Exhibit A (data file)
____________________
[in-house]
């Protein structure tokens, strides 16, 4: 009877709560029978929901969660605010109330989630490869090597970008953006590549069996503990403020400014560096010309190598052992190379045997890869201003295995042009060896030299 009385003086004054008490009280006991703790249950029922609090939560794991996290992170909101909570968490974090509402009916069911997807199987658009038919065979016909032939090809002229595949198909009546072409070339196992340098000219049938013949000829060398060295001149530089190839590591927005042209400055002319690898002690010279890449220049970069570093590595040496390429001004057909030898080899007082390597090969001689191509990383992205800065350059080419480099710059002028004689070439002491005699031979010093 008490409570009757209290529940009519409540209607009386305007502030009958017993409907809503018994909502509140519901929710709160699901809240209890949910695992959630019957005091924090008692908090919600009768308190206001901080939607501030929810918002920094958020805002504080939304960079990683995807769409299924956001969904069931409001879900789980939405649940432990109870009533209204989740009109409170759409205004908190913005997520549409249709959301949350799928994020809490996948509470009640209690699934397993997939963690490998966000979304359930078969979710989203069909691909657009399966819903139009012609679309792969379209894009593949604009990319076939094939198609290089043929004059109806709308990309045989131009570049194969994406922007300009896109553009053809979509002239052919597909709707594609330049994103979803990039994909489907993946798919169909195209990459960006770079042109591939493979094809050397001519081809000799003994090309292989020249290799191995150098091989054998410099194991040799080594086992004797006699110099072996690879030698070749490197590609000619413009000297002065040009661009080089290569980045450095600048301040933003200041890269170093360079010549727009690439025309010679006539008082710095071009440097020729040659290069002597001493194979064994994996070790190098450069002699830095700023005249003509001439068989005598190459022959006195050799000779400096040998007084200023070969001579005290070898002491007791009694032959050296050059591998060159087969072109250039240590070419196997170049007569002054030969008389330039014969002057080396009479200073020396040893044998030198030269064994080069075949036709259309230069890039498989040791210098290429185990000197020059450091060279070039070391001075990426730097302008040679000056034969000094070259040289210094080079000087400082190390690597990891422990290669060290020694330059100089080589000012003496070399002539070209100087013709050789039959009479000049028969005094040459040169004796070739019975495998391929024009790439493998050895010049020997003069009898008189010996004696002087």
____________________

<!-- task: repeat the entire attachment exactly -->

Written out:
[in-house]
């Protein structure tokens, strides 16, 4: 009877709560029978929901969660605010109330989630490869090597970008953006590549069996503990403020400014560096010309190598052992190379045997890869201003295995042009060896030299 009385003086004054008490009280006991703790249950029922609090939560794991996290992170909101909570968490974090509402009916069911997807199987658009038919065979016909032939090809002229595949198909009546072409070339196992340098000219049938013949000829060398060295001149530089190839590591927005042209400055002319690898002690010279890449220049970069570093590595040496390429001004057909030898080899007082390597090969001689191509990383992205800065350059080419480099710059002028004689070439002491005699031979010093 008490409570009757209290529940009519409540209607009386305007502030009958017993409907809503018994909502509140519901929710709160699901809240209890949910695992959630019957005091924090008692908090919600009768308190206001901080939607501030929810918002920094958020805002504080939304960079990683995807769409299924956001969904069931409001879900789980939405649940432990109870009533209204989740009109409170759409205004908190913005997520549409249709959301949350799928994020809490996948509470009640209690699934397993997939963690490998966000979304359930078969979710989203069909691909657009399966819903139009012609679309792969379209894009593949604009990319076939094939198609290089043929004059109806709308990309045989131009570049194969994406922007300009896109553009053809979509002239052919597909709707594609330049994103979803990039994909489907993946798919169909195209990459960006770079042109591939493979094809050397001519081809000799003994090309292989020249290799191995150098091989054998410099194991040799080594086992004797006699110099072996690879030698070749490197590609000619413009000297002065040009661009080089290569980045450095600048301040933003200041890269170093360079010549727009690439025309010679006539008082710095071009440097020729040659290069002597001493194979064994994996070790190098450069002699830095700023005249003509001439068989005598190459022959006195050799000779400096040998007084200023070969001579005290070898002491007791009694032959050296050059591998060159087969072109250039240590070419196997170049007569002054030969008389330039014969002057080396009479200073020396040893044998030198030269064994080069075949036709259309230069890039498989040791210098290429185990000197020059450091060279070039070391001075990426730097302008040679000056034969000094070259040289210094080079000087400082190390690597990891422990290669060290020694330059100089080589000012003496070399002539070209100087013709050789039959009479000049028969005094040459040169004796070739019975495998391929024009790439493998050895010049020997003069009898008189010996004696002087």